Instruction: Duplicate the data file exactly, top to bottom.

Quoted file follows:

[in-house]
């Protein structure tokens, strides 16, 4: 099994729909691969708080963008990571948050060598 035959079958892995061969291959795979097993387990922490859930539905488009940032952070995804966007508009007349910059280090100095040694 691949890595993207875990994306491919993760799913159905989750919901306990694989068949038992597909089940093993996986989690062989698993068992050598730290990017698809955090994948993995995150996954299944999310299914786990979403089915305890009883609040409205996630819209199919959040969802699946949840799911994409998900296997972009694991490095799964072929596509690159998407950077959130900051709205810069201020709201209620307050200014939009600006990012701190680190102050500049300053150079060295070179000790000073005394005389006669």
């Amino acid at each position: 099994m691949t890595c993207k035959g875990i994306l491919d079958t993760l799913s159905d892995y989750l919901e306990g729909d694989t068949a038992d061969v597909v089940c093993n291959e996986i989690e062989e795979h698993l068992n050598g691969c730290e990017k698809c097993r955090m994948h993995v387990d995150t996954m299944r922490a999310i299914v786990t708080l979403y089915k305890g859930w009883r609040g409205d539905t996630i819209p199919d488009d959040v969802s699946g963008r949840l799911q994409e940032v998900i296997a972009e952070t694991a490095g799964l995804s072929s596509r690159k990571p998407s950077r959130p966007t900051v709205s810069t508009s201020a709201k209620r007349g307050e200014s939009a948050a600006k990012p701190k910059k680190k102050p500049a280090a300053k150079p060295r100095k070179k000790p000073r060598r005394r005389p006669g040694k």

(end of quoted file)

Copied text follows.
[in-house]
């Protein structure tokens, strides 16, 4: 099994729909691969708080963008990571948050060598 035959079958892995061969291959795979097993387990922490859930539905488009940032952070995804966007508009007349910059280090100095040694 691949890595993207875990994306491919993760799913159905989750919901306990694989068949038992597909089940093993996986989690062989698993068992050598730290990017698809955090994948993995995150996954299944999310299914786990979403089915305890009883609040409205996630819209199919959040969802699946949840799911994409998900296997972009694991490095799964072929596509690159998407950077959130900051709205810069201020709201209620307050200014939009600006990012701190680190102050500049300053150079060295070179000790000073005394005389006669």
């Amino acid at each position: 099994m691949t890595c993207k035959g875990i994306l491919d079958t993760l799913s159905d892995y989750l919901e306990g729909d694989t068949a038992d061969v597909v089940c093993n291959e996986i989690e062989e795979h698993l068992n050598g691969c730290e990017k698809c097993r955090m994948h993995v387990d995150t996954m299944r922490a999310i299914v786990t708080l979403y089915k305890g859930w009883r609040g409205d539905t996630i819209p199919d488009d959040v969802s699946g963008r949840l799911q994409e940032v998900i296997a972009e952070t694991a490095g799964l995804s072929s596509r690159k990571p998407s950077r959130p966007t900051v709205s810069t508009s201020a709201k209620r007349g307050e200014s939009a948050a600006k990012p701190k910059k680190k102050p500049a280090a300053k150079p060295r100095k070179k000790p000073r060598r005394r005389p006669g040694k």